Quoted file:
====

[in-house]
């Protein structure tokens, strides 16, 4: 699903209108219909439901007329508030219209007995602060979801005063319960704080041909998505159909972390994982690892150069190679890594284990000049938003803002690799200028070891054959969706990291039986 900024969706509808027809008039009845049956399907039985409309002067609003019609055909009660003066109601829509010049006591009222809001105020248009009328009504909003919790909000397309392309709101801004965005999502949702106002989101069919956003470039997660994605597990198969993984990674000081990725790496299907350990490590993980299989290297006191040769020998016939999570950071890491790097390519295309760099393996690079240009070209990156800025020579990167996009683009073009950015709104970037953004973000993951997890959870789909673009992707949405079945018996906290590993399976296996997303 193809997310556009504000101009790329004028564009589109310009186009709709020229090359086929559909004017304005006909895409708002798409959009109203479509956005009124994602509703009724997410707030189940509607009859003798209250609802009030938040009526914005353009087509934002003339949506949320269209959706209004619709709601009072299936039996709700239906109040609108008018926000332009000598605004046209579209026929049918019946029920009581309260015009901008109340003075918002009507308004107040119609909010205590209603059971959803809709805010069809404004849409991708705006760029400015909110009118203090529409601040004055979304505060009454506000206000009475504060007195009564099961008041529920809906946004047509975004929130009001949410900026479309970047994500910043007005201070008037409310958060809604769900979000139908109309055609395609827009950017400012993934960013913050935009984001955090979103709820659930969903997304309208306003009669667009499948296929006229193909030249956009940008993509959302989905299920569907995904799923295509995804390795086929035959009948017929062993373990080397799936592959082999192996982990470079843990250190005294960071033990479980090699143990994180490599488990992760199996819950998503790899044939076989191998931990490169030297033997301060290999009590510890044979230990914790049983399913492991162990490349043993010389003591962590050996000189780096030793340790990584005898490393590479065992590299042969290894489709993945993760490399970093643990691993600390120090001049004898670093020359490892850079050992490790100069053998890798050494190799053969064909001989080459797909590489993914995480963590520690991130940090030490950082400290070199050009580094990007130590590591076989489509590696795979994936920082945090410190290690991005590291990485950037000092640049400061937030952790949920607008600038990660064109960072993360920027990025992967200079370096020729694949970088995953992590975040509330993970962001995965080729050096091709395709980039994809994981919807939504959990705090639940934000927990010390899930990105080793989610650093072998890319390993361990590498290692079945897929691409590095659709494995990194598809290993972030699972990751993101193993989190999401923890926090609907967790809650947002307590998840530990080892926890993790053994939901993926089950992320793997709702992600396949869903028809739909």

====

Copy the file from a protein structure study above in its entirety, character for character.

[in-house]
């Protein structure tokens, strides 16, 4: 699903209108219909439901007329508030219209007995602060979801005063319960704080041909998505159909972390994982690892150069190679890594284990000049938003803002690799200028070891054959969706990291039986 900024969706509808027809008039009845049956399907039985409309002067609003019609055909009660003066109601829509010049006591009222809001105020248009009328009504909003919790909000397309392309709101801004965005999502949702106002989101069919956003470039997660994605597990198969993984990674000081990725790496299907350990490590993980299989290297006191040769020998016939999570950071890491790097390519295309760099393996690079240009070209990156800025020579990167996009683009073009950015709104970037953004973000993951997890959870789909673009992707949405079945018996906290590993399976296996997303 193809997310556009504000101009790329004028564009589109310009186009709709020229090359086929559909004017304005006909895409708002798409959009109203479509956005009124994602509703009724997410707030189940509607009859003798209250609802009030938040009526914005353009087509934002003339949506949320269209959706209004619709709601009072299936039996709700239906109040609108008018926000332009000598605004046209579209026929049918019946029920009581309260015009901008109340003075918002009507308004107040119609909010205590209603059971959803809709805010069809404004849409991708705006760029400015909110009118203090529409601040004055979304505060009454506000206000009475504060007195009564099961008041529920809906946004047509975004929130009001949410900026479309970047994500910043007005201070008037409310958060809604769900979000139908109309055609395609827009950017400012993934960013913050935009984001955090979103709820659930969903997304309208306003009669667009499948296929006229193909030249956009940008993509959302989905299920569907995904799923295509995804390795086929035959009948017929062993373990080397799936592959082999192996982990470079843990250190005294960071033990479980090699143990994180490599488990992760199996819950998503790899044939076989191998931990490169030297033997301060290999009590510890044979230990914790049983399913492991162990490349043993010389003591962590050996000189780096030793340790990584005898490393590479065992590299042969290894489709993945993760490399970093643990691993600390120090001049004898670093020359490892850079050992490790100069053998890798050494190799053969064909001989080459797909590489993914995480963590520690991130940090030490950082400290070199050009580094990007130590590591076989489509590696795979994936920082945090410190290690991005590291990485950037000092640049400061937030952790949920607008600038990660064109960072993360920027990025992967200079370096020729694949970088995953992590975040509330993970962001995965080729050096091709395709980039994809994981919807939504959990705090639940934000927990010390899930990105080793989610650093072998890319390993361990590498290692079945897929691409590095659709494995990194598809290993972030699972990751993101193993989190999401923890926090609907967790809650947002307590998840530990080892926890993790053994939901993926089950992320793997709702992600396949869903028809739909």